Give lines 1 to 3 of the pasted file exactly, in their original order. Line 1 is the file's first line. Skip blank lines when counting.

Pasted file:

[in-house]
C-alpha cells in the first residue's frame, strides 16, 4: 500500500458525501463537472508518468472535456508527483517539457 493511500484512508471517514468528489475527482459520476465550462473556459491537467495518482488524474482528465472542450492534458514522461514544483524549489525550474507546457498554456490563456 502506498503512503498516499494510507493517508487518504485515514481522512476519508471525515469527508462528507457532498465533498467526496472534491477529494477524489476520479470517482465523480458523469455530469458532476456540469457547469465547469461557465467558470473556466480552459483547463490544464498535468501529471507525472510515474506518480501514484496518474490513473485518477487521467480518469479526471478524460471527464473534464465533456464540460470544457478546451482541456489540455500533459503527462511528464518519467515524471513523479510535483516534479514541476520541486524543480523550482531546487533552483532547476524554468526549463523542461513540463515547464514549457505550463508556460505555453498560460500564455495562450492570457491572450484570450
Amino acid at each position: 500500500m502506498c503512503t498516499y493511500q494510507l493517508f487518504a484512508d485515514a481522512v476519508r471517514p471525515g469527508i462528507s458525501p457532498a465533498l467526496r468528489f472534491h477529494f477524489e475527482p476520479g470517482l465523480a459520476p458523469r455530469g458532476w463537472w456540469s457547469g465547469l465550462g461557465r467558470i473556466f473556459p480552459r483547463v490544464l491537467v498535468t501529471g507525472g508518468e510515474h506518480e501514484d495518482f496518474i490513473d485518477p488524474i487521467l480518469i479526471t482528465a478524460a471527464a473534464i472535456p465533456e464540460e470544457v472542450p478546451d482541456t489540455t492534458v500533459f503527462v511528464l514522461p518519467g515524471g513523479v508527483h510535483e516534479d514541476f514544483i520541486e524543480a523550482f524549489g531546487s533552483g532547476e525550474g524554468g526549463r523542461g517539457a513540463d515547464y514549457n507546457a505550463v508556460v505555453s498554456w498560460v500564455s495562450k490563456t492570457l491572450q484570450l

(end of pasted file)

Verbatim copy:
[in-house]
C-alpha cells in the first residue's frame, strides 16, 4: 500500500458525501463537472508518468472535456508527483517539457 493511500484512508471517514468528489475527482459520476465550462473556459491537467495518482488524474482528465472542450492534458514522461514544483524549489525550474507546457498554456490563456 502506498503512503498516499494510507493517508487518504485515514481522512476519508471525515469527508462528507457532498465533498467526496472534491477529494477524489476520479470517482465523480458523469455530469458532476456540469457547469465547469461557465467558470473556466480552459483547463490544464498535468501529471507525472510515474506518480501514484496518474490513473485518477487521467480518469479526471478524460471527464473534464465533456464540460470544457478546451482541456489540455500533459503527462511528464518519467515524471513523479510535483516534479514541476520541486524543480523550482531546487533552483532547476524554468526549463523542461513540463515547464514549457505550463508556460505555453498560460500564455495562450492570457491572450484570450
Amino acid at each position: 500500500m502506498c503512503t498516499y493511500q494510507l493517508f487518504a484512508d485515514a481522512v476519508r471517514p471525515g469527508i462528507s458525501p457532498a465533498l467526496r468528489f472534491h477529494f477524489e475527482p476520479g470517482l465523480a459520476p458523469r455530469g458532476w463537472w456540469s457547469g465547469l465550462g461557465r467558470i473556466f473556459p480552459r483547463v490544464l491537467v498535468t501529471g507525472g508518468e510515474h506518480e501514484d495518482f496518474i490513473d485518477p488524474i487521467l480518469i479526471t482528465a478524460a471527464a473534464i472535456p465533456e464540460e470544457v472542450p478546451d482541456t489540455t492534458v500533459f503527462v511528464l514522461p518519467g515524471g513523479v508527483h510535483e516534479d514541476f514544483i520541486e524543480a523550482f524549489g531546487s533552483g532547476e525550474g524554468g526549463r523542461g517539457a513540463d515547464y514549457n507546457a505550463v508556460v505555453s498554456w498560460v500564455s495562450k490563456t492570457l491572450q484570450l